How Now, Bookworms?
Y’all know how much I love a good humorous memoir. David Sedaris, Jenny Lawson, Tina Fey, Rachel Dratch, Mindy Kaling? I love hearing about real people’s lives. I am voyeuristic and nosy. I’ll own up to it. Thus, when I was offered a copy of The World’s Strongest Librarian by Johs Hanagarne, I couldn’t pass it up.
Full Disclosure: I received a complimentary copy of this book in exchange for an honest review. I was offered a copy by a literary agent through NetGalley, which made my ego soar because I AM NOT INVISIBLE. That said, the price of my integrity is a lot higher than an unfinished galley copy of a book, so you need not worry about me lying about liking or hating a book. Expensive soul, right here. (It would take like 4 real unicorns, a flock of housebroken penguins, a time machine, and eleventy billion dollars to get me to lie about a book… At that point nobody would believe anything I said anyway though, thanks to the unicorns…)
Sometimes I think I should write a book about my life. Then I realize it would be like “hey look at me! I’m pretty average! I’m so average it’s actually boring… Sometimes there were tutus?” The trick to writing a great memoir is having a good story, and Josh Hanagarne has lived a fascinating life.
First things first. Josh has Tourette’s Syndrome. There’s a pretty lame stereotype floating around that portrays people with Tourette’s running around spouting outbursts of profanity. It’s so much more than that, and most vocal tics don’t manifest as curse words… It’s involuntary muscle spasms. Twitches. Vocal tics of nonsense words. Hanagrarne describes the tics as being similar to the buildup of a sneeze. Can you imagine how frustrating that would be? Constant sneeze buildups? Oh my WORD! Despite his struggles with Tourette’s, Hanagarne had a happy childhood. The Hanagarne family ADORES and SUPPORTS Josh. Sure, there was some teasing in school, but the feeling of home as sanctuary was palpable. Now, I’m not saying that EVERYONE has horrifying parents like Jeanette Walls did, but most of the real life parents I’ve read about certainly have some shortcomings. While the Hanagarne parentals did have a few quirks, they all combined to make them fantastic parents. It was sweet, but not in an annoying way. It just made me want to hug them all and want to be invited over for dinner.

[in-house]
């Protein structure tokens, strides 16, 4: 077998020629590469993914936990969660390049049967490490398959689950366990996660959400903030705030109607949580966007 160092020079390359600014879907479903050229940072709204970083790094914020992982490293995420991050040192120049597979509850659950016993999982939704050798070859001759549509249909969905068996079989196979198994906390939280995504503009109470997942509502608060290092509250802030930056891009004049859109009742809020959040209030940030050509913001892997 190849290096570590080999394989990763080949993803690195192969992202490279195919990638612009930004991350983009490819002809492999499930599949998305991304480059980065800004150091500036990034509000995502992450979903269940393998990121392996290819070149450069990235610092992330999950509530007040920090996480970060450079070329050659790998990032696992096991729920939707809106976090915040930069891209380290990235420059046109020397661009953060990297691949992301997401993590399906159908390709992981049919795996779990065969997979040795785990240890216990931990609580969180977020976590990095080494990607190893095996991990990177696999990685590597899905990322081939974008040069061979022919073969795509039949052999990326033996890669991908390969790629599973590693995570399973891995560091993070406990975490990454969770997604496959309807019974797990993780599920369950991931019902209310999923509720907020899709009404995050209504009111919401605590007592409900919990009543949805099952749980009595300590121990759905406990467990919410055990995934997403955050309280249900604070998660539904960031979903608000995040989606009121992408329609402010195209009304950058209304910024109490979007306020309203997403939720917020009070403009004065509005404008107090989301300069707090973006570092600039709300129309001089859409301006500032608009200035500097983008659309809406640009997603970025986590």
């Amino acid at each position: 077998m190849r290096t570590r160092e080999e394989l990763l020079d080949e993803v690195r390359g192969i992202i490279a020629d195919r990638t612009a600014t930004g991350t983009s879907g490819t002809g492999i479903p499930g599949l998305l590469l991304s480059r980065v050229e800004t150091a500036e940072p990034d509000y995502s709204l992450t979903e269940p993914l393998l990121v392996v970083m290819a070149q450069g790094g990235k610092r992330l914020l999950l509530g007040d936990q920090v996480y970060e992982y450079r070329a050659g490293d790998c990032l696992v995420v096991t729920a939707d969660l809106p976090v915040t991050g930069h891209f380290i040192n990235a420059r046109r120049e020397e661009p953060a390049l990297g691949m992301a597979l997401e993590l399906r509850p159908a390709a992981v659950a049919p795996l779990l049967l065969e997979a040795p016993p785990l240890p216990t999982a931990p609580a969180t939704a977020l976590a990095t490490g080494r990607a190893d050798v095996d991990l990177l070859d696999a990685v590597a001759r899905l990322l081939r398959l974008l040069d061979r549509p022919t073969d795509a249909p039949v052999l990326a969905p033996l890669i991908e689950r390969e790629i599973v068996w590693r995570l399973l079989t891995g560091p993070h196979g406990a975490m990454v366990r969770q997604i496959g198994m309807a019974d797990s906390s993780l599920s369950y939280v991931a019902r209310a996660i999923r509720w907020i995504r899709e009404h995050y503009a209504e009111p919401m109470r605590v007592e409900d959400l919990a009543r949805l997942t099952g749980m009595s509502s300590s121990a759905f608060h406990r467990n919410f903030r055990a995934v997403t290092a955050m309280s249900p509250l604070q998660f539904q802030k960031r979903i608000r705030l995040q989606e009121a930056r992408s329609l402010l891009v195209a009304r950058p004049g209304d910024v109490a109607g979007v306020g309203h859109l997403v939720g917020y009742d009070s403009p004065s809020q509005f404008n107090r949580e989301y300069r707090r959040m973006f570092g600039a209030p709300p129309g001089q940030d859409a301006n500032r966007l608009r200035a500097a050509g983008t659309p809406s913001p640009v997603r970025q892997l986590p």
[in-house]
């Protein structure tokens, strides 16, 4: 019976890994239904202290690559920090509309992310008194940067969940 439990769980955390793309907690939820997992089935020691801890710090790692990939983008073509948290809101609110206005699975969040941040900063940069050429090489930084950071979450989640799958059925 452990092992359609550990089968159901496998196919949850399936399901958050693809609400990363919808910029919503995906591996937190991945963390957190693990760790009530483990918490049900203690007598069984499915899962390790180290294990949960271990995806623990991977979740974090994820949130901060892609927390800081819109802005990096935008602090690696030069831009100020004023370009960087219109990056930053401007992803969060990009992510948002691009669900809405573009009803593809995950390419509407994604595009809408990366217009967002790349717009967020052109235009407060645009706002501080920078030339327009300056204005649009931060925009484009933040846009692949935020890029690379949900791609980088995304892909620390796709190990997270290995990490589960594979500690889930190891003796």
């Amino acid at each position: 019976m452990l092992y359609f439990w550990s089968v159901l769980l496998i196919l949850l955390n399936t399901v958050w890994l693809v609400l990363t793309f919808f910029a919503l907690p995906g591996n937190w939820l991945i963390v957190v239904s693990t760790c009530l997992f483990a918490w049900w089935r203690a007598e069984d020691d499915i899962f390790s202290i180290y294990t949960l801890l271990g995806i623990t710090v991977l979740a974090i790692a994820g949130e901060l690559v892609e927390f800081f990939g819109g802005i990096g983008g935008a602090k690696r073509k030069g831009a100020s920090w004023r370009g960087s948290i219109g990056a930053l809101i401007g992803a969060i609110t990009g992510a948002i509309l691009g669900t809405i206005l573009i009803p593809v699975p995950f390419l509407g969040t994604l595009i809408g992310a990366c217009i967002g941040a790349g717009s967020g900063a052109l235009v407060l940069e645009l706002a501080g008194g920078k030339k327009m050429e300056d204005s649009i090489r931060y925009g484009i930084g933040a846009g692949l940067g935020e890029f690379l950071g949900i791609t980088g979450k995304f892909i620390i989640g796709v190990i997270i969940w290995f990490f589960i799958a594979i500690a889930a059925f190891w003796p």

Hanagarne was raised in the Mormon church. Like anyone else, I’ve known people of the LDS faith, but I avoid discussing religion as a general rule. Theological debate makes me uncomfortable (only because it tends to make people defensive and/or confrontational, and I don’t like arguing), so I prefer to learn about other faiths from behind the safety of a book. I got a whole new perspective on what being a Mormon is all about, and how potentially difficult it could be for someone who was experiencing a crisis of faith. Hanagarne showcases the positive and negative aspects of his experience with honesty and balance.
There’s also stuff about weight lifting and exercise and how that helped/hindered the treatment of the Tourette’s. Dude is HUGE! He’s like super tall and trains like a boss with weights and kettlebells. He even does those awesome highland games competitions where they wear kilts and throw giant rocks. It’s kind of awesome.
Finally? LIBRARY LOVE! Hanagarne has a love affair with the library starting from a very young age. He also had a crush on Fern from Charlotte’s Web which is quite possibly the most adorable thing I’ve ever heard. He’s a literature junky his entire life and ends up working in a library! This book contained everything a good memoir should: humor, humility, joy, sadness, frustration, and acceptance. FEELINGS! I’ve got them. So does Josh Hanagarne… Only he is more articulate than I could ever be. Hats off to you, sir. Keep on keeping on.
So, Bookworms, I must know. What would the title of your memoir be?